Designs on the Future
Edition: December 2012 - Vol 20 Number 12
“My past work experiences prepared me in some unique ways,” says Switzer. “My engineering work gave me the ability to look at all of the processes individually, and to make them come together as a functioning system. The last 23 years have all been in multi-hospital roles, where I have had opportunities to redesign and open new distribution facilities, design and build facilities from the ground up, [and] upgrade and install new computer systems.” And, he has learned some valuable lessons along the way, such as the following, he notes:
Today, Switzer has a number of responsibilities at NMHS, an IDN comprised of six hospitals, four nursing homes, a surgery center and 38 clinics, and a med/surg and pharmacy spend of $130 million. His oversight includes:
Challenges, today and tomorrow
Perhaps one of the most challenging and rewarding projects Switzer has worked on over the past year or two has been to design, build and bring into operation a facility to provide central sterile processing and case cart assembly services for the IDN. “[We] designed the building from scratch, using the three- zone concept: decontamination (dirty), prep/pack (clean) and sterile,” he explains. “There is actually a fourth zone in the concept, which is a common (support) area.
“This has been a very challenging project, as we have had to bring together multiple software vendors and develop interfaces to allow the seamless flow of information to trigger processes,” he continues. “This has resulted in eliminating manual processes wherever possible. However, it has not been without its challenges. The biggest challenge is ongoing, [as] we are still waiting on the FDA to approve a new type of robot to automate some of our manual processes.”
Looking ahead, Switzer has plans to build an automated, LEED-certified laundry, with a sterilization plant and a clean room for pack assembly. “We will get away from using disposable surgeon’s gowns, surgical towels, back table covers and mayo stand covers,” he says. “We have a laundry [facility] that was designed back in the 1980s, but we have outgrown it.” And, newer is better, he points out. “The new laundry [facility] will take advantage of many new technologies to save electricity, water and gas,” he says. “We are planning to build this plant to not only handle our laundry, but to be able to sell our services to other facilities outside of our system.”
Besides working on a new laundry facility, Switzer looks forward to continuing to expand the role of the central sterile processing department. “We are currently doing the sterilization for over half of our facilities,” he explains, noting that the plan is to bring all of the IDN’s facilities online. “We plan to sell this service to some of the smaller hospitals in our region, which may have 20- to 30-year-old sterilization equipment and can’t afford an upgrade,” he adds.
Working with suppliers
When choosing a supplier, Switzer and his team look for one that demonstrates the ability “to help – not hinder us and our group purchasing organization – in moving forward,” he says. “MedAssets has been key in helping us find these great relationships.
“Too many companies have one way of doing business, and you have to fit into their mold,” he continues. “The best companies for us are those that are nimble and flexible enough to embrace change and look into different ways of doing business. We have embraced LEAN and look for partners with a similar outlook.”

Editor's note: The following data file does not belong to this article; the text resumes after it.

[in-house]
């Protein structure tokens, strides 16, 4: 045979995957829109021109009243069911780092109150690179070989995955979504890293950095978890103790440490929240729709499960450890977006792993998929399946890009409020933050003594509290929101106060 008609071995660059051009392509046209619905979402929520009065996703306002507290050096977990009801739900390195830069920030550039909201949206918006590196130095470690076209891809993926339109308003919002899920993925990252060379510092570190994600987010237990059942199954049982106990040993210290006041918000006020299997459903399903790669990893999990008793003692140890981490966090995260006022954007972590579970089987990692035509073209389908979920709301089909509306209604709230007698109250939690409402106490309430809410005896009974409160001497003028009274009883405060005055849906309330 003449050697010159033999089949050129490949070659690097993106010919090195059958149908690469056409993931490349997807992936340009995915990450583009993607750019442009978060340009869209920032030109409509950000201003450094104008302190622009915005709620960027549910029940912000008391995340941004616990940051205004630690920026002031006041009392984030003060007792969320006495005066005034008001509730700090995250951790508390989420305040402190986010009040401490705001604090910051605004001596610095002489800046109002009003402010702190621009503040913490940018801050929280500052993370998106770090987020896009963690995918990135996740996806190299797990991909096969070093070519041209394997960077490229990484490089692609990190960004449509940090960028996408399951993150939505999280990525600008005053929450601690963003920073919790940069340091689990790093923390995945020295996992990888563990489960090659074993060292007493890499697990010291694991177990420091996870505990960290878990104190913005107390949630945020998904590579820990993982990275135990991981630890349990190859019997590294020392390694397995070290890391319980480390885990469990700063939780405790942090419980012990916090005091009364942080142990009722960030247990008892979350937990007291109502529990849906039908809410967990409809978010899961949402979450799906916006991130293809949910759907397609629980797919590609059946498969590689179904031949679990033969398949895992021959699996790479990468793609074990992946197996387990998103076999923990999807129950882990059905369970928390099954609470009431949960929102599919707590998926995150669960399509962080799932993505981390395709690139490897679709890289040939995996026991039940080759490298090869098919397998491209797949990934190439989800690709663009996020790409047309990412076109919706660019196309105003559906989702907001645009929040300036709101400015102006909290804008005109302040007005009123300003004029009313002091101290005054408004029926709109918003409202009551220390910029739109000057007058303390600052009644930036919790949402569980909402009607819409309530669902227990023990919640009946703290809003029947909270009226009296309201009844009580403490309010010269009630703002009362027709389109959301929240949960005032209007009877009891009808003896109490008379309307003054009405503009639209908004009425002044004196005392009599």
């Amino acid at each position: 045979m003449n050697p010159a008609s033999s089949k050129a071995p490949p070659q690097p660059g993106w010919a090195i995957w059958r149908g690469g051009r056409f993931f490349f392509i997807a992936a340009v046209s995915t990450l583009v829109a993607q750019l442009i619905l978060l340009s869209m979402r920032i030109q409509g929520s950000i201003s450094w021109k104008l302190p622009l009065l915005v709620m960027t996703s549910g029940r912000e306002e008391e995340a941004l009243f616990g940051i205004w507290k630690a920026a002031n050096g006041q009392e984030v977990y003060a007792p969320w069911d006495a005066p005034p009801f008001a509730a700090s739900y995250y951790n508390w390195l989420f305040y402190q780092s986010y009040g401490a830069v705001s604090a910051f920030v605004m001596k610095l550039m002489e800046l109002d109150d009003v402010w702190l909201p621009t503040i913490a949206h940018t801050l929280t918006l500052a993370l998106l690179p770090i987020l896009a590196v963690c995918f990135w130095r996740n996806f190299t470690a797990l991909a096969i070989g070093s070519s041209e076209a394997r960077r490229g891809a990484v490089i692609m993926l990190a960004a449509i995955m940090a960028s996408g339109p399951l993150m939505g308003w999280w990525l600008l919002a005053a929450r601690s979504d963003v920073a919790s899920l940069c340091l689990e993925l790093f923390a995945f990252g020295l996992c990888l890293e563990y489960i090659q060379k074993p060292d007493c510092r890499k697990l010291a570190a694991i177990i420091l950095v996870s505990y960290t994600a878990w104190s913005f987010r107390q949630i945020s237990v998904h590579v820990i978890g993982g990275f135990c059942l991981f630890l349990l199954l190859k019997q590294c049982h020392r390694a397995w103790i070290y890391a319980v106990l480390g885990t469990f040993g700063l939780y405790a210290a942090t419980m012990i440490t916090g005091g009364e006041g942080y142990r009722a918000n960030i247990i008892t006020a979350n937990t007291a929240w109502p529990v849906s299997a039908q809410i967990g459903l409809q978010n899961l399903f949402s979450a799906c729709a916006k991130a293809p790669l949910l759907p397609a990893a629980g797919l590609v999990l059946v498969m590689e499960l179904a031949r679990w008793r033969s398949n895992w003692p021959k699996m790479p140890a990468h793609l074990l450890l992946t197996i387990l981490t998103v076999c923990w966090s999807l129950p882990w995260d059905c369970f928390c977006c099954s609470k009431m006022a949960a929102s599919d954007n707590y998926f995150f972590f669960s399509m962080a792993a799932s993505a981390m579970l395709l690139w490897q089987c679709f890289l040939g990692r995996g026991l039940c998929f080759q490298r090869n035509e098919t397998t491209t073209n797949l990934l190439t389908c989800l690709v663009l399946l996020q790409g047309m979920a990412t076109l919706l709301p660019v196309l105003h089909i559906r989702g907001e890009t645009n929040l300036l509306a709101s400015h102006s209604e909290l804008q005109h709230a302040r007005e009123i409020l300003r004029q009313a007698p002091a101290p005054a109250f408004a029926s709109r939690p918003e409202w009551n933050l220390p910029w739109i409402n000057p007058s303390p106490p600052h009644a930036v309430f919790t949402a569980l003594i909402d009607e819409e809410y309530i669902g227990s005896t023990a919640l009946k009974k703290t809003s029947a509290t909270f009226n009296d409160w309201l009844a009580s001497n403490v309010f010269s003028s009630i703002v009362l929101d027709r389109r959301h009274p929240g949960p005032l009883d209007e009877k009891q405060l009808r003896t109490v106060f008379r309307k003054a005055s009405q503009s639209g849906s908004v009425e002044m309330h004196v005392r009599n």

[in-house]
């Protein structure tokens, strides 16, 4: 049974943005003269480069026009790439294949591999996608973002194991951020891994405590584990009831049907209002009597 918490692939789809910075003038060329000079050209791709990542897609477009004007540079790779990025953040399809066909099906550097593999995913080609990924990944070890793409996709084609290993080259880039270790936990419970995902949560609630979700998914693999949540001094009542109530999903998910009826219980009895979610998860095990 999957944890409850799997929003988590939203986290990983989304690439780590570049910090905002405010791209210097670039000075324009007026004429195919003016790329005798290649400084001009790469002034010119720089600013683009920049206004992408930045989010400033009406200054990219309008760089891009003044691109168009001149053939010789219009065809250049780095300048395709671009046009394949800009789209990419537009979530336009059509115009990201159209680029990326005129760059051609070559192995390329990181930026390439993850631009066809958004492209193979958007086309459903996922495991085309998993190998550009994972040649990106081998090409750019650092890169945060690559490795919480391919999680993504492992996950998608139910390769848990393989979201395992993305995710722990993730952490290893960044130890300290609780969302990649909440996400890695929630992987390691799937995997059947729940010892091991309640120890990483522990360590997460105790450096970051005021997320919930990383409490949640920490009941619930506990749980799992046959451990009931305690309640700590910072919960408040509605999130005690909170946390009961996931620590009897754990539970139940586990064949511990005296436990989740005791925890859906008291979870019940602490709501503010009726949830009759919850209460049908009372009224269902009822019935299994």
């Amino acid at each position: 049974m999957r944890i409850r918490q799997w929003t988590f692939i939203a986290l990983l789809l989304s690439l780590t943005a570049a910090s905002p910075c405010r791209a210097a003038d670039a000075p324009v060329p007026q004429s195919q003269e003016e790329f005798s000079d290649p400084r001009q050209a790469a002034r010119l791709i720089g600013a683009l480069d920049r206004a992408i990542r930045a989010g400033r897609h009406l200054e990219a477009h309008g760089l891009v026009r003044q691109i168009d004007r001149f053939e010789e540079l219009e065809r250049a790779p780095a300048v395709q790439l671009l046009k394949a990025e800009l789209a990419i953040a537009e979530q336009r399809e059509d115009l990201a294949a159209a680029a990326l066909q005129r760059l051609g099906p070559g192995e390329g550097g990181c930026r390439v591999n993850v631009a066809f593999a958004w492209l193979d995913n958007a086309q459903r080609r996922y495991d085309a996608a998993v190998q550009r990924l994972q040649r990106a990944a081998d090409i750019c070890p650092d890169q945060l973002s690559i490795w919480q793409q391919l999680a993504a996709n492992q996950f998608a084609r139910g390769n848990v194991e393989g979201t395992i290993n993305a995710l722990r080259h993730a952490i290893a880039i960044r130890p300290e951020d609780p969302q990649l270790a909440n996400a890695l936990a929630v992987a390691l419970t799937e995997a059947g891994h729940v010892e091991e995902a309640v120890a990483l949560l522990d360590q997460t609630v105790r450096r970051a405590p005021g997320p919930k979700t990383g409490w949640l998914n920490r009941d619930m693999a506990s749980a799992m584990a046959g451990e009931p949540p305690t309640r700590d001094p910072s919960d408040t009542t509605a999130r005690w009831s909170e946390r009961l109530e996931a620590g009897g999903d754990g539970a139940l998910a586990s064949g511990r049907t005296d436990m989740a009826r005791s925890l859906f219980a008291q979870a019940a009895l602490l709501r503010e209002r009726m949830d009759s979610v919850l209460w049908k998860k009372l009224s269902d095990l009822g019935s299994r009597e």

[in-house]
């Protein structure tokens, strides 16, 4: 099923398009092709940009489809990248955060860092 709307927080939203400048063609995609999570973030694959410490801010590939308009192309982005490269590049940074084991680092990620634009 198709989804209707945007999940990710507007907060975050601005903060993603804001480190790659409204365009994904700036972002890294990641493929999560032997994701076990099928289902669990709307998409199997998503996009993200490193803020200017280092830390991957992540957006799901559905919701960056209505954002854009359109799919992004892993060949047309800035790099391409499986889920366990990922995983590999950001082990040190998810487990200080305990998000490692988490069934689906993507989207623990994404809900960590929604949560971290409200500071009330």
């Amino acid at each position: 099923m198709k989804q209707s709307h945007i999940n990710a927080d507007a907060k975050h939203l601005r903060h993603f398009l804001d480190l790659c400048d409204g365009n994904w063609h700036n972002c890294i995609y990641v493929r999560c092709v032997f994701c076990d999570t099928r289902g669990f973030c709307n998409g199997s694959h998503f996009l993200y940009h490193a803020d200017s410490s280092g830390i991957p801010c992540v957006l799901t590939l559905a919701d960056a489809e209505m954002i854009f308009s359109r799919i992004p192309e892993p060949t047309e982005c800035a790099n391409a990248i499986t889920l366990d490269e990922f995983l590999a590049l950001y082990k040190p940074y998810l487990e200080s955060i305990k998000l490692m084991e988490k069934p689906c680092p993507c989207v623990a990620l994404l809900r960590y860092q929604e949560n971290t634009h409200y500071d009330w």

At the top of Switzer’s list of prime suppliers is Owens & Minor. “When we opened our logistics center, its business plummeted because we were getting many items direct,” he says. “We worked with [Owens & Minor] on many different concepts to make things better for both of us. First, we looked at how they made deliveries to all of our facilities, [and] decided to have all deliveries [sent] to our logistics center. We then could cross-dock these items and deliver them to our facilities on our trucks with our deliveries. This cut Owens & Minor’s cost, allowing them to pass on the savings.
“Another [more time-consuming] item we worked on was the ability to use pallets as a unit of measure,” Switzer continues. “We have several items of which we use large quantities, but not large enough to go direct. We worked with Owens & Minor to set up standards for these items so that when we order a pallet of an item, we always get the same number of cases on a pallet, [rather than] split several pallets. This may sound like a trivial item, but it makes a huge difference in the ability to receive and put away goods in a timely manner. Owens & Minor had to make system changes to allow them to do this, [rather than simply] go to multiple locations in their warehouse and spread [a delivery] among multiple pallets.”
On the horizon
Of the various changes supply chain executives anticipate in healthcare in years to come, Switzer believes one of the biggest will revolve around contracting. “No longer will we be looking at squeezing pennies out of every item we buy on an individual basis,” he predicts. “To be successful, we will have to insert ourselves into the entire chain of the money flow. We will have to work directly with insurers, vendors and manufacturers to negotiate prices we can all live with, while looking at where we can implement LEAN methods to cut our overhead.”
It will be imperative for supply chain executives to get involved, he adds. Otherwise, “we’ll end up on the outside, looking at direct contracts between the insurers and the manufacturers.”